My maternal grandmother came from a family that belonged to the Protestant Reformed Church of France and my grandfather was raised in the Presbyterian tradition; together they taught my mother to practice Calvinistic thrift. Notwithstanding her fun loving ways—she loved a good joke and a sip of Scottish nectar—my mother was very careful with money.
My mother’s thrifty nature was deepened by the Great Depression. Raising two young children , she learned to pinch every penny. When something broke, it was repaired—with a toolkit consisting of a kitchen knife, a hammer and a pair of pliers, she could fix anything.
Sue Tucker’s mantra was “Waste not; want not.” Christmas gift-wrappings and greeting cards were saved for the following year. A meal would last for days. After Thanksgiving, for weeks we would eat turkey: sandwiches, hash, tetrazini, salad and finally, soup. Believe me, if she had found a way to do so, paper napkins would have been washed and reused.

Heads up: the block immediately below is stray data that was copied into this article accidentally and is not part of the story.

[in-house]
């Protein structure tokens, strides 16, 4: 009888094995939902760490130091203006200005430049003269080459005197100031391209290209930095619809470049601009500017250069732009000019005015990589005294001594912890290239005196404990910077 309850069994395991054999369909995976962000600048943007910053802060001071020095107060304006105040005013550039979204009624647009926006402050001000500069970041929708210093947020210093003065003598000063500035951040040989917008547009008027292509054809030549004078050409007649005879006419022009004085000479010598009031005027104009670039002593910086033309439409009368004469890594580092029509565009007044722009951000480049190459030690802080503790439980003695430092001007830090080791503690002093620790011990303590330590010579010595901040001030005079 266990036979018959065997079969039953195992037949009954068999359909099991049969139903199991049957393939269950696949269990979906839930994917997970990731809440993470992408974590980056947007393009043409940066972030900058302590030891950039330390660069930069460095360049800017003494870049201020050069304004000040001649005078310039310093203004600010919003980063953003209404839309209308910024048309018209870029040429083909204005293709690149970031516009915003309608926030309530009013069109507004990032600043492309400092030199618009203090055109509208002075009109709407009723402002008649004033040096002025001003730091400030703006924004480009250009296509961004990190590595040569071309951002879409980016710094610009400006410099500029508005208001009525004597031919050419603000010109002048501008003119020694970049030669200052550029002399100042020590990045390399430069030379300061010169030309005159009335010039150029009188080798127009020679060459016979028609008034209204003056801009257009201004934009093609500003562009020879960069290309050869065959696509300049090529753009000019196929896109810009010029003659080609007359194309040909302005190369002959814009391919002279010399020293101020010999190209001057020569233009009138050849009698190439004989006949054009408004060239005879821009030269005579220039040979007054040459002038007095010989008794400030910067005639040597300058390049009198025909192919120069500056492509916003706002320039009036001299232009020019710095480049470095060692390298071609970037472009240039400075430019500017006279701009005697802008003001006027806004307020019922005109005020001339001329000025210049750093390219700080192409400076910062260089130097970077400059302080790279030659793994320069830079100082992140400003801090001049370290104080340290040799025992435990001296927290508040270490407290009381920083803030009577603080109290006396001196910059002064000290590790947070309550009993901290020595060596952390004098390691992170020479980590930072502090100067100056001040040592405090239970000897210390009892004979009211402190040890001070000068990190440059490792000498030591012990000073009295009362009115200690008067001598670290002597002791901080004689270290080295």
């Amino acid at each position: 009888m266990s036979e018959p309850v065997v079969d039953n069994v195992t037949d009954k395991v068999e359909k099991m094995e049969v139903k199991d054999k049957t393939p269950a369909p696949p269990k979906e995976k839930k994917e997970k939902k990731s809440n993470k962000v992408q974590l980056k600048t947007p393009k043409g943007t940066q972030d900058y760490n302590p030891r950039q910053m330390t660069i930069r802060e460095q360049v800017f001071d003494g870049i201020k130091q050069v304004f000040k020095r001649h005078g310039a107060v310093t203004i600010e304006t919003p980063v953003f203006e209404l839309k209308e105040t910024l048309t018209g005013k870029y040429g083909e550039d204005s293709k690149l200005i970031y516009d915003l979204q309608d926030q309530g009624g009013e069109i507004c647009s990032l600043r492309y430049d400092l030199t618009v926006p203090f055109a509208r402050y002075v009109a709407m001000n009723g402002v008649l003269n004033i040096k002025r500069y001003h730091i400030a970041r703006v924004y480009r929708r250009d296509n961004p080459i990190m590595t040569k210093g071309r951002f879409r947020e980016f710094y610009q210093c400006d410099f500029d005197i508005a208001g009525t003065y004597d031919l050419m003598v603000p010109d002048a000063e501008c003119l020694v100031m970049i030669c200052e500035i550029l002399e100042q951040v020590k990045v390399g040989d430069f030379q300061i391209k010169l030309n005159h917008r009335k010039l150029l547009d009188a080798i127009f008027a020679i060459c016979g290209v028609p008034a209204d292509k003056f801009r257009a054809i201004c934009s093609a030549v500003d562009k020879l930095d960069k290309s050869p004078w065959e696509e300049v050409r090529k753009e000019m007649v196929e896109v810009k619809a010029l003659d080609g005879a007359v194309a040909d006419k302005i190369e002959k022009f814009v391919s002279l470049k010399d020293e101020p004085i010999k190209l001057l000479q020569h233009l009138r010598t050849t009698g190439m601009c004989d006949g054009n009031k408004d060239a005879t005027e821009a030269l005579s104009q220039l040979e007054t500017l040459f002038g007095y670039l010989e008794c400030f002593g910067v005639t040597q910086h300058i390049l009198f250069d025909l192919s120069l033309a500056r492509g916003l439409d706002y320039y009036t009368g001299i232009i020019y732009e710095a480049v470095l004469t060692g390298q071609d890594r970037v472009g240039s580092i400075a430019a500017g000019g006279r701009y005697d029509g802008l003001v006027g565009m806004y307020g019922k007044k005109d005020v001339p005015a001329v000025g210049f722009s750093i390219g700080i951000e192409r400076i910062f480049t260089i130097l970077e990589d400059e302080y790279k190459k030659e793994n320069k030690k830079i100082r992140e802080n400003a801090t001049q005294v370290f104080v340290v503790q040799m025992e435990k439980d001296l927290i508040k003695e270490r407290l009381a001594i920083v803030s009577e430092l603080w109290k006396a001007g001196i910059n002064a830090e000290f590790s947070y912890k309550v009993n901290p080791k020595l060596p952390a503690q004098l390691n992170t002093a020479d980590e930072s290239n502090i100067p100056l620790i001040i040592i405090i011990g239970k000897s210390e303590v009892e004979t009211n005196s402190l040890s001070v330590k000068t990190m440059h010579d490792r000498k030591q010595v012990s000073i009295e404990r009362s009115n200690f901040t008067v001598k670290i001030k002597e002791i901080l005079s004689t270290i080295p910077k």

I came along when times were easier. My parents wanted to spare me from the worry of depression and war; so like many in my generation, I was spoiled.
“Waste not; want not” is a principle almost forgotten by the “Boomer” generation. My cohorts and I spawned a disposable world: a new computer comes out, get rid of the old one; something breaks, buy another; cook too much, throw the leftovers away.
I recall my parents’ reminiscing how they made do. My mother never forgot the lessons she learned during her upbringing and the Great Depression—similarly, the lessons learned during the Great Recession will shape behaviors for years to come.
“Waste not; want not.” Thomas Hardy as quoted by Sue Tucker